What A Liberal Minority Will Mean For Housing + A Fickle Toronto Market

In Toronto: The city backs the Liberals, but what will Toronto get back and a fickle housing market leads to lowball offers. 

Elsewhere: What will the election mean for Canadian real estate, Facebook attempts to ease the housing crisis Big Tech facilitated and the role of housing in the protests in Chile and Hong Kong. 


Toronto backed the Liberals — so what could the city get back from Trudeau? (CBC)

"We've got two parties there that are going to want to outdo one another, and hopefully what that will mean is they'll get together and work out a scenario so that we can see money activated quickly in Toronto for affordable housing," he said.

In a fickle Toronto housing market, buyers are tossing out lowballs (The Globe and Mail)

“There are properties that are selling for numbers we never thought possible and others don’t sell for what we thought they would – or don’t sell at all,” Mr. Fleming says.

Toronto region housing prices could rise 5 per cent in 2020, CMHC report says (Toronto Star)

Canada’s national housing agency is forecasting Toronto region home prices to rebound in the next two years, rising as much as 5 per cent in 2020 to an average of between $765,300 and $898,400

Are rents hitting a ceiling at $2,500 in Toronto? (The Star)

“There’s certainly evidence that (rents) are bumping up against the maximum that the average renter is willing or able to pay,” said senior consultant Joel Conquer.


What Does the Federal Election Result Mean for Canadian Real Estate? (Move Smartly)

After one of the most unpredictable federal election nights in recent memory, John Pasalis, president of Realosophy, joined BNN Bloomberg for a look at the state of Canada's housing and his policy wishlist for the new government.

Minority Liberals may find much to like in the NDP's affordable housing plan (Financial Post)

The new Liberal government is likely to partner with others to carry its agenda forward. The New Democrats (NDP) are the likely partners to buttress the minority Liberal government. Unlike the Liberals, the NDP electoral platform embraced fast-tracked supply-side solutions and promised to build 500,000 new housing units as a priority. The Liberal platform promised 100,000 units over 10 years.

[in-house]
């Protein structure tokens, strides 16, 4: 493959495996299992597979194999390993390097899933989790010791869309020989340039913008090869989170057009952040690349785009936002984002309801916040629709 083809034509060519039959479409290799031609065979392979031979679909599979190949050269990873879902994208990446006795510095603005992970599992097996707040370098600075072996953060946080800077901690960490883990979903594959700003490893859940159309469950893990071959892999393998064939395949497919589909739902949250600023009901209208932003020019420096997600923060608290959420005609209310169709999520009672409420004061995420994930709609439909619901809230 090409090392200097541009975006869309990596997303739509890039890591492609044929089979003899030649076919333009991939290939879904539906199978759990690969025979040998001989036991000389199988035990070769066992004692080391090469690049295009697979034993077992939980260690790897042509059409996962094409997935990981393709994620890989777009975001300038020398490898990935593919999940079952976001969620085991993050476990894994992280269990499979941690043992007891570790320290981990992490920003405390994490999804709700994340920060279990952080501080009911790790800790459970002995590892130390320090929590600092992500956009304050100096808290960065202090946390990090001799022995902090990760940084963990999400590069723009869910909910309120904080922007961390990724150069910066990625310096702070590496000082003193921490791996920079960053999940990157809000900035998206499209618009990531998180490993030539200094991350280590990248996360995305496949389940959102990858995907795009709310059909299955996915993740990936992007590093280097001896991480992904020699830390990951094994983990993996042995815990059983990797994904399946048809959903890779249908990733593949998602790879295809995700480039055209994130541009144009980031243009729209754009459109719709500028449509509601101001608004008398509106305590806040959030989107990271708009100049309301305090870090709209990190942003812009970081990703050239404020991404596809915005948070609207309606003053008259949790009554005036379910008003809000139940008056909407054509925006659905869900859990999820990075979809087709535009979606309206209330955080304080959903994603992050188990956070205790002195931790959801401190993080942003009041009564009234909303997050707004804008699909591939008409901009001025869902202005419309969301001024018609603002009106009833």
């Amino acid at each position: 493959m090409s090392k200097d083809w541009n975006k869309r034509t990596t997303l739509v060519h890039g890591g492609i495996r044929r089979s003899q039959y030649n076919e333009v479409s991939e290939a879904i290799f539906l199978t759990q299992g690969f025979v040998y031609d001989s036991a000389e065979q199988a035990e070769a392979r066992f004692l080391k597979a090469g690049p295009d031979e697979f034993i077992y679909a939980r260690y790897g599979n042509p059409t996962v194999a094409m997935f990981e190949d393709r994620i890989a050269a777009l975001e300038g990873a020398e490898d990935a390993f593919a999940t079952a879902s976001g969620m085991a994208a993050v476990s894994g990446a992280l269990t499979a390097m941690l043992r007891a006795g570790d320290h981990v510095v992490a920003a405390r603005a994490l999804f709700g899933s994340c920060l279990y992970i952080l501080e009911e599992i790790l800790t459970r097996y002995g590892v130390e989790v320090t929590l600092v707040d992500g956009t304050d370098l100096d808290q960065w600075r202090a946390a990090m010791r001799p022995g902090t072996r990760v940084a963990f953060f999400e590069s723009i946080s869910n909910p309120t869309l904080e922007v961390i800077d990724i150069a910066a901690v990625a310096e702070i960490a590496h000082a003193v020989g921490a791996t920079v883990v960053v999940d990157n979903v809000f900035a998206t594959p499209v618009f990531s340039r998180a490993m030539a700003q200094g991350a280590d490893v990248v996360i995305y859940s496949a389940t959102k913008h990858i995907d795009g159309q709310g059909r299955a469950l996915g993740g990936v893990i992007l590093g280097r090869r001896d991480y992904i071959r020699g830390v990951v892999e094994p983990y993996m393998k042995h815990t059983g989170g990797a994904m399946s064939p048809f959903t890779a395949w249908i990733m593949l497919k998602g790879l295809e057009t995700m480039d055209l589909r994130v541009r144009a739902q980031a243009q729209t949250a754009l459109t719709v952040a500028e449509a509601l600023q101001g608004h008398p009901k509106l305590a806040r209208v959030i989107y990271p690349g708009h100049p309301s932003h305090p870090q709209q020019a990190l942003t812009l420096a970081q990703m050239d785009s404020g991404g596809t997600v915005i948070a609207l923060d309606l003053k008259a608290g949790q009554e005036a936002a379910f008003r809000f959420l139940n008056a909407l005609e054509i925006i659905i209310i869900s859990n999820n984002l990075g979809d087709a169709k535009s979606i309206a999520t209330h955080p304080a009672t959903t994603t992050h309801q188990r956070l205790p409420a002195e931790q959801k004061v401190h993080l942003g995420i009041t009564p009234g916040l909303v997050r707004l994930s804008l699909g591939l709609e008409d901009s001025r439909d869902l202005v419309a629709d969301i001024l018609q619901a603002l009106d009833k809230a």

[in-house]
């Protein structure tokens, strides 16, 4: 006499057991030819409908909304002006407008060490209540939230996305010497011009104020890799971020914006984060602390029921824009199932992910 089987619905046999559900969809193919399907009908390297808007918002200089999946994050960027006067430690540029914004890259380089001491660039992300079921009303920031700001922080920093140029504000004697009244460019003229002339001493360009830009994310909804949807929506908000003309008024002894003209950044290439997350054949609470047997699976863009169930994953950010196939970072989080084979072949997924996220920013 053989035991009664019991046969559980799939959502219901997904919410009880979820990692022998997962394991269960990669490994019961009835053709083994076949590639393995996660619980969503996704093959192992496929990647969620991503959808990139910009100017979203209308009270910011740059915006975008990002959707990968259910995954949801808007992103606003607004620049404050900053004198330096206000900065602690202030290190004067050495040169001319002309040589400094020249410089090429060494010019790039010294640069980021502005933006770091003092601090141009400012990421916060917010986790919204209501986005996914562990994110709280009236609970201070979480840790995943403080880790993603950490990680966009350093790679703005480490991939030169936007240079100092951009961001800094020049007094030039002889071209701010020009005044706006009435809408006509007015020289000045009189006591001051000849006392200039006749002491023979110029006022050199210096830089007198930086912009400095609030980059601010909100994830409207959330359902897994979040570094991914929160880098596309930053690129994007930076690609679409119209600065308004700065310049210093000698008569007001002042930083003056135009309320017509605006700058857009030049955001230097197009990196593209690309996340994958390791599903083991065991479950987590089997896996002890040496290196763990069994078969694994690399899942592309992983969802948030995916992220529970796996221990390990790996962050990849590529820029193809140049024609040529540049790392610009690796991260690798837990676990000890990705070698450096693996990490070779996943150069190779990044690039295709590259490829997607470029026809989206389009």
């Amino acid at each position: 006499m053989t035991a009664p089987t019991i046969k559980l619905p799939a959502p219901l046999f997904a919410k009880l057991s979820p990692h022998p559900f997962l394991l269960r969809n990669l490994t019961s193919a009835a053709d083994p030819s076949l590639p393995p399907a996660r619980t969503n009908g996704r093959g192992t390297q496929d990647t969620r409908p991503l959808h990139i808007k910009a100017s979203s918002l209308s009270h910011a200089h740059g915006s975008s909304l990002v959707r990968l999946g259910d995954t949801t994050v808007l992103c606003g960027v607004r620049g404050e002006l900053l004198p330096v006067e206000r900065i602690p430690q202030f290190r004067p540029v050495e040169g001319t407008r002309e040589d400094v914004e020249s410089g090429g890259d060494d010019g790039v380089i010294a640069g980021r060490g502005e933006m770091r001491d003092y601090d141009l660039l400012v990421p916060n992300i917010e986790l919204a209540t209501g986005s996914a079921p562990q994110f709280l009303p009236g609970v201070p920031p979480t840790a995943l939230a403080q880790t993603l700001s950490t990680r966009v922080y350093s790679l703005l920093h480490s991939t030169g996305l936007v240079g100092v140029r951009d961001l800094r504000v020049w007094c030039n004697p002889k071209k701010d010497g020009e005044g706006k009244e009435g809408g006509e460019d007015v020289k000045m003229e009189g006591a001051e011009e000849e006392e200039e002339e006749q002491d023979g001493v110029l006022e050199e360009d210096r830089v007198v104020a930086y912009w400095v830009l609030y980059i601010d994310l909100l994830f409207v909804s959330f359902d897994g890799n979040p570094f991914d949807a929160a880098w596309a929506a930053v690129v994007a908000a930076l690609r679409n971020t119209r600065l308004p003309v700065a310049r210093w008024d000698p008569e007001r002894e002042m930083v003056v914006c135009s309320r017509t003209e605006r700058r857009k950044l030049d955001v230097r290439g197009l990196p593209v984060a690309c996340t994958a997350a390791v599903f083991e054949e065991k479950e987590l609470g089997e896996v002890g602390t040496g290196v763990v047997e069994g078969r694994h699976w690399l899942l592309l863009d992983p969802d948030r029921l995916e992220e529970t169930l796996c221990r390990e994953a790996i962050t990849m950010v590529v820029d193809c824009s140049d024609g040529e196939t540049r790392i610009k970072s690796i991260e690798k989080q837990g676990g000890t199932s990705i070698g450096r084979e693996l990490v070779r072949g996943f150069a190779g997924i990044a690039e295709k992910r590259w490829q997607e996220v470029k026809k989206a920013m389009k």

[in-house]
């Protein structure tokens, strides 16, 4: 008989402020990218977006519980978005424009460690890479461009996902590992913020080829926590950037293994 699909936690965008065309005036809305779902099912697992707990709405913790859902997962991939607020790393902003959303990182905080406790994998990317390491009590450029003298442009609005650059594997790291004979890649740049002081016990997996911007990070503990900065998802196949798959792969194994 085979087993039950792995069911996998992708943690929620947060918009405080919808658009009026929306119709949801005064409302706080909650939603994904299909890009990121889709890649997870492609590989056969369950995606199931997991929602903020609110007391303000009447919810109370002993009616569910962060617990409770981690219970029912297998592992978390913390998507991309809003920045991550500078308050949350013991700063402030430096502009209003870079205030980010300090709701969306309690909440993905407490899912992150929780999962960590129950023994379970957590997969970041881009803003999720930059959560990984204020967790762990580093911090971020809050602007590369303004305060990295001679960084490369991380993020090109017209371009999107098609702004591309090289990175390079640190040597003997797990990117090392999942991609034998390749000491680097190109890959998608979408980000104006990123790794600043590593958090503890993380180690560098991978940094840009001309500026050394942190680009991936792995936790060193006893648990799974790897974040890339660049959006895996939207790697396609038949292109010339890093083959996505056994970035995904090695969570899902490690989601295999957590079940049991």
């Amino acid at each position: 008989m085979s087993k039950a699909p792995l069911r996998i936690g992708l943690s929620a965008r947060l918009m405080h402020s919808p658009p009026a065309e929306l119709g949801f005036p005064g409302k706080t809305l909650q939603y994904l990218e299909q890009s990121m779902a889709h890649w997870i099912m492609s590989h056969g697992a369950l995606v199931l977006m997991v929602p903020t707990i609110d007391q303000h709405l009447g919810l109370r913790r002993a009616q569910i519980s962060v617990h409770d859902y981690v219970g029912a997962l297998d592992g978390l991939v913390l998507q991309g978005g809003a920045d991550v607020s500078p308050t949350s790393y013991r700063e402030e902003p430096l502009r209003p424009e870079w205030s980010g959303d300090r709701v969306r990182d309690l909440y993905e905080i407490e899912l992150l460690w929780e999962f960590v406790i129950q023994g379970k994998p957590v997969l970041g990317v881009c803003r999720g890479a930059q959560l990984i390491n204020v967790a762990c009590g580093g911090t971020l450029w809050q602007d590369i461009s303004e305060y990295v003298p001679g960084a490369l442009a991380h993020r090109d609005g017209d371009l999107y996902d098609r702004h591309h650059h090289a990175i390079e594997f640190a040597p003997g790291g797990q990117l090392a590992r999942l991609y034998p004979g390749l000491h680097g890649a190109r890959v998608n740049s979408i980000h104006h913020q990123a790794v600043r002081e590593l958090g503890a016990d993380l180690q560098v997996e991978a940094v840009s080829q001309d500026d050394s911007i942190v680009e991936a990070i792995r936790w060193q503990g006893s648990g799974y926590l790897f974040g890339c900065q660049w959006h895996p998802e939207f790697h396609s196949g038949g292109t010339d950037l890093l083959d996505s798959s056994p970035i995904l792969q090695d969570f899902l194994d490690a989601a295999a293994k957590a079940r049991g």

Big losers in Canadian election could be foreign real-estate speculators (Financial Post)

Prime Minister Justin Trudeau and the Liberals vowed in their platform to “limit the housing speculation that can drive up home prices” with a national tax on vacant homes owned by non-Canadians who are not living in Canada. According to a backgrounder, the Liberals are aiming to charge an annual one-per-cent tax, modelling it on a similar measure already in place in British Columbia.

An unprecedented number of Montreal tenants are being evicted, QS says (Montreal Gazette)

Landlords are exploiting loopholes in the housing law to get rid of occupants so they can jack up rents, repurpose apartments as short-term tourist rentals or turn them into condos, said Ruba Ghazal, member of the National Assembly for Mercier, which includes the sought-after Plateau-Mont-Royal and Mile End districts.


Facebook Pledges $1 Billion to Ease Housing Crisis Inflamed by Big Tech (NY Times)

Facebook said on Tuesday that it would give $1 billion in a package of grants, loans and land toward easing California’s severe crunch by building an estimated 20,000 housing units for middle- and lower-income households.

Kids Raised in Walkable Cities Earn More Money As Adults (City Lab)

The benefits of walkable neighborhoods are many and varied. People who live in walkable neighborhoods are more active, healthier, have more time to spend with family and friends, and report higher levels of happiness and subjective well-being.

Trump housing plan would make bias by algorithm 'nearly impossible to fight' (The Guardian)

Absolving companies of wrongdoing when algorithms are involved could have a major effect on the housing market, which often relies on automation – in the form of background checks, credit score analysis, and analyzing an applicant’s history – to decide whether to rent or sell someone a home.


Hong Kong property prices unlikely to see major drop despite slowdown, experts say (CNBC)

Mass protests over a now-nixed extradition bill started in June, and has since evolved into a broader anti-government movement that has often led to violent clashes. Many economists and businessmen point out that among the issues fueling the protests, one major underlying problem could be the difficulty of owning a home.

Housing bubble toil and trouble in Hong Kong, Chile (Asia Times)

Around the world, housing prices have risen much faster than incomes. Hong Kong and Santiago are among the most egregious cases.

Top Photo Credit: DoraDalton

Realosophy Realty Inc. Brokerage is an innovative residential real estate brokerage in Toronto. A leader in real estate analytics, Realosophy educates consumers at Movesmartly.com and Realosophy.com and helps clients make better decisions when buying or selling a home. 

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